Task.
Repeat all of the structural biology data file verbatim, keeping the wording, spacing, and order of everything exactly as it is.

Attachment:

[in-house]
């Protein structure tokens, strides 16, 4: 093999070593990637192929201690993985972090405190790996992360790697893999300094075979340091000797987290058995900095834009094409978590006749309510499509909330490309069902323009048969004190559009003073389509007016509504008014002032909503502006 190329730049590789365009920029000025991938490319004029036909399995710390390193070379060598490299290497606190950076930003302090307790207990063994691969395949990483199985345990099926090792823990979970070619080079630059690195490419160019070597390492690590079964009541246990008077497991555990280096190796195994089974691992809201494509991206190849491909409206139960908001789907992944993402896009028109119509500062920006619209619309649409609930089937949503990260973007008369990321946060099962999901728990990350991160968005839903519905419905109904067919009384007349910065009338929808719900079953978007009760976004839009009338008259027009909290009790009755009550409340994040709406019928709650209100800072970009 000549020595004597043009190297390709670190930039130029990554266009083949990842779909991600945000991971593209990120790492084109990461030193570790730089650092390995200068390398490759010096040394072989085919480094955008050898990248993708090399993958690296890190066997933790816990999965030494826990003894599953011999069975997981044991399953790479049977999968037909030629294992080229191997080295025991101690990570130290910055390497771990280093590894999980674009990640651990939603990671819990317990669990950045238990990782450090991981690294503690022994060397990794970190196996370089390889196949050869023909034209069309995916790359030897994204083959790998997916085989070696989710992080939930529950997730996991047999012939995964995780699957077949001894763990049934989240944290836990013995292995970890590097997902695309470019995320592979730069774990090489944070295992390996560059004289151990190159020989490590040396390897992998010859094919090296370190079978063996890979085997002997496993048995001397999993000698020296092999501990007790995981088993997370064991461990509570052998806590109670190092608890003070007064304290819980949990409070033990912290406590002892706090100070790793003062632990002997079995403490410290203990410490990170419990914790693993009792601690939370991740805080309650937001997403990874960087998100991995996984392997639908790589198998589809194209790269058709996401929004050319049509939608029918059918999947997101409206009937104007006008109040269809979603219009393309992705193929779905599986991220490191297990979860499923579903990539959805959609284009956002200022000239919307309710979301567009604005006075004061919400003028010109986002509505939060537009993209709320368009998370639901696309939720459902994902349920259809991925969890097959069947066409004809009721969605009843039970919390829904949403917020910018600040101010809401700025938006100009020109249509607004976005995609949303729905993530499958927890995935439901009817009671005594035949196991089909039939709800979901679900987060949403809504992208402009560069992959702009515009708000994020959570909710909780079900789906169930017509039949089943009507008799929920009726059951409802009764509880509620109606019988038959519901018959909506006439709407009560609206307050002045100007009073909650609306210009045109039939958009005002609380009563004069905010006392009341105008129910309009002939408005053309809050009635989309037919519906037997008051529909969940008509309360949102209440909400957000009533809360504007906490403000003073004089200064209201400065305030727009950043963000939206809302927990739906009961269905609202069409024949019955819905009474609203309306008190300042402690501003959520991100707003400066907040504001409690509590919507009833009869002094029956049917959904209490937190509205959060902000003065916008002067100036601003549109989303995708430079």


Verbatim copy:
[in-house]
């Protein structure tokens, strides 16, 4: 093999070593990637192929201690993985972090405190790996992360790697893999300094075979340091000797987290058995900095834009094409978590006749309510499509909330490309069902323009048969004190559009003073389509007016509504008014002032909503502006 190329730049590789365009920029000025991938490319004029036909399995710390390193070379060598490299290497606190950076930003302090307790207990063994691969395949990483199985345990099926090792823990979970070619080079630059690195490419160019070597390492690590079964009541246990008077497991555990280096190796195994089974691992809201494509991206190849491909409206139960908001789907992944993402896009028109119509500062920006619209619309649409609930089937949503990260973007008369990321946060099962999901728990990350991160968005839903519905419905109904067919009384007349910065009338929808719900079953978007009760976004839009009338008259027009909290009790009755009550409340994040709406019928709650209100800072970009 000549020595004597043009190297390709670190930039130029990554266009083949990842779909991600945000991971593209990120790492084109990461030193570790730089650092390995200068390398490759010096040394072989085919480094955008050898990248993708090399993958690296890190066997933790816990999965030494826990003894599953011999069975997981044991399953790479049977999968037909030629294992080229191997080295025991101690990570130290910055390497771990280093590894999980674009990640651990939603990671819990317990669990950045238990990782450090991981690294503690022994060397990794970190196996370089390889196949050869023909034209069309995916790359030897994204083959790998997916085989070696989710992080939930529950997730996991047999012939995964995780699957077949001894763990049934989240944290836990013995292995970890590097997902695309470019995320592979730069774990090489944070295992390996560059004289151990190159020989490590040396390897992998010859094919090296370190079978063996890979085997002997496993048995001397999993000698020296092999501990007790995981088993997370064991461990509570052998806590109670190092608890003070007064304290819980949990409070033990912290406590002892706090100070790793003062632990002997079995403490410290203990410490990170419990914790693993009792601690939370991740805080309650937001997403990874960087998100991995996984392997639908790589198998589809194209790269058709996401929004050319049509939608029918059918999947997101409206009937104007006008109040269809979603219009393309992705193929779905599986991220490191297990979860499923579903990539959805959609284009956002200022000239919307309710979301567009604005006075004061919400003028010109986002509505939060537009993209709320368009998370639901696309939720459902994902349920259809991925969890097959069947066409004809009721969605009843039970919390829904949403917020910018600040101010809401700025938006100009020109249509607004976005995609949303729905993530499958927890995935439901009817009671005594035949196991089909039939709800979901679900987060949403809504992208402009560069992959702009515009708000994020959570909710909780079900789906169930017509039949089943009507008799929920009726059951409802009764509880509620109606019988038959519901018959909506006439709407009560609206307050002045100007009073909650609306210009045109039939958009005002609380009563004069905010006392009341105008129910309009002939408005053309809050009635989309037919519906037997008051529909969940008509309360949102209440909400957000009533809360504007906490403000003073004089200064209201400065305030727009950043963000939206809302927990739906009961269905609202069409024949019955819905009474609203309306008190300042402690501003959520991100707003400066907040504001409690509590919507009833009869002094029956049917959904209490937190509205959060902000003065916008002067100036601003549109989303995708430079």